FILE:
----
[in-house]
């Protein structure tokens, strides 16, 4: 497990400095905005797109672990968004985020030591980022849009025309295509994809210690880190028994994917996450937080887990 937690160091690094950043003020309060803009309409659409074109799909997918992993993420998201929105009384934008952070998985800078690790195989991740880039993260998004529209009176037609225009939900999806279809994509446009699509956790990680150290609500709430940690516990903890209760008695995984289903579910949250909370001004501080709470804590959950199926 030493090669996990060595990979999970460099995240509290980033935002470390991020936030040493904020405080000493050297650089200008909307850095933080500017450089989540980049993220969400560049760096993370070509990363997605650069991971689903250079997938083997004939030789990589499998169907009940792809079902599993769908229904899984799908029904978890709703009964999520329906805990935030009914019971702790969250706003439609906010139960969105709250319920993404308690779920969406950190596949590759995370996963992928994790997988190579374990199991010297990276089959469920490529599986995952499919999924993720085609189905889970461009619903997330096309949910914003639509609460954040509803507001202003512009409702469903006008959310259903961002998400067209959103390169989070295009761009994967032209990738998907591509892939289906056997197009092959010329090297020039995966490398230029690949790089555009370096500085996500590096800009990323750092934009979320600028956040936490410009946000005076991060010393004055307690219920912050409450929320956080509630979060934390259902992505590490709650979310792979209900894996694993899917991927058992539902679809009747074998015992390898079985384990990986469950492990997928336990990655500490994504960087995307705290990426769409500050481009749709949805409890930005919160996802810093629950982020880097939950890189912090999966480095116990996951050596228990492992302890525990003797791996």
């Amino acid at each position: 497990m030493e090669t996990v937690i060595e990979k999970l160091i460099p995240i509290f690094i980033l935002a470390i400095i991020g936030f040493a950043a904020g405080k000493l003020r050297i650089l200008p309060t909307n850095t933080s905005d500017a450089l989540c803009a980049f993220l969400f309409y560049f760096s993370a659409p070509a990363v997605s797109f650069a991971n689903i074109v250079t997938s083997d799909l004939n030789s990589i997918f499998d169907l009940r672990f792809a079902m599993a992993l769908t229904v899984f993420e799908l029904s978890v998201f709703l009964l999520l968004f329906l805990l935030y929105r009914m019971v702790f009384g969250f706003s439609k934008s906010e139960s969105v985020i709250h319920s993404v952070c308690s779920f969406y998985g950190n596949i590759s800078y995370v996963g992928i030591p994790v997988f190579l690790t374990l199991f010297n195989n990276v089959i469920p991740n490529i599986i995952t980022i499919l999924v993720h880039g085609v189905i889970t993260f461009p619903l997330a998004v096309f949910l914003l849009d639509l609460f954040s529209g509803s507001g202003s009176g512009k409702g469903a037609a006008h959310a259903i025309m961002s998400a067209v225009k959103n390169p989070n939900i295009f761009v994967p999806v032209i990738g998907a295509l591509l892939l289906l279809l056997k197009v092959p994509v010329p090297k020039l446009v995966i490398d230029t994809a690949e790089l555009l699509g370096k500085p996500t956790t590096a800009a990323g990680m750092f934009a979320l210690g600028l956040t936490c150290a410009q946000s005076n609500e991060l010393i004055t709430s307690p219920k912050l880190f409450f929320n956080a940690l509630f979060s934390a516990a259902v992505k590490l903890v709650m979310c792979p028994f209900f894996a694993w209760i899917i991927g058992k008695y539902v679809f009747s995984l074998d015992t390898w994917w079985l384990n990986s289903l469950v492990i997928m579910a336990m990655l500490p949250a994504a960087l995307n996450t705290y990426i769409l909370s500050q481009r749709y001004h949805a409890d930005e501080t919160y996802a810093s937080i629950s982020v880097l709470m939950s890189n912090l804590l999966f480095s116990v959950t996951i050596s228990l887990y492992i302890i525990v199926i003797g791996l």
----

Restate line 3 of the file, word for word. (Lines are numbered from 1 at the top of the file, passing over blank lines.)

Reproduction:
């Amino acid at each position: 497990m030493e090669t996990v937690i060595e990979k999970l160091i460099p995240i509290f690094i980033l935002a470390i400095i991020g936030f040493a950043a904020g405080k000493l003020r050297i650089l200008p309060t909307n850095t933080s905005d500017a450089l989540c803009a980049f993220l969400f309409y560049f760096s993370a659409p070509a990363v997605s797109f650069a991971n689903i074109v250079t997938s083997d799909l004939n030789s990589i997918f499998d169907l009940r672990f792809a079902m599993a992993l769908t229904v899984f993420e799908l029904s978890v998201f709703l009964l999520l968004f329906l805990l935030y929105r009914m019971v702790f009384g969250f706003s439609k934008s906010e139960s969105v985020i709250h319920s993404v952070c308690s779920f969406y998985g950190n596949i590759s800078y995370v996963g992928i030591p994790v997988f190579l690790t374990l199991f010297n195989n990276v089959i469920p991740n490529i599986i995952t980022i499919l999924v993720h880039g085609v189905i889970t993260f461009p619903l997330a998004v096309f949910l914003l849009d639509l609460f954040s529209g509803s507001g202003s009176g512009k409702g469903a037609a006008h959310a259903i025309m961002s998400a067209v225009k959103n390169p989070n939900i295009f761009v994967p999806v032209i990738g998907a295509l591509l892939l289906l279809l056997k197009v092959p994509v010329p090297k020039l446009v995966i490398d230029t994809a690949e790089l555009l699509g370096k500085p996500t956790t590096a800009a990323g990680m750092f934009a979320l210690g600028l956040t936490c150290a410009q946000s005076n609500e991060l010393i004055t709430s307690p219920k912050l880190f409450f929320n956080a940690l509630f979060s934390a516990a259902v992505k590490l903890v709650m979310c792979p028994f209900f894996a694993w209760i899917i991927g058992k008695y539902v679809f009747s995984l074998d015992t390898w994917w079985l384990n990986s289903l469950v492990i997928m579910a336990m990655l500490p949250a994504a960087l995307n996450t705290y990426i769409l909370s500050q481009r749709y001004h949805a409890d930005e501080t919160y996802a810093s937080i629950s982020v880097l709470m939950s890189n912090l804590l999966f480095s116990v959950t996951i050596s228990l887990y492992i302890i525990v199926i003797g791996l």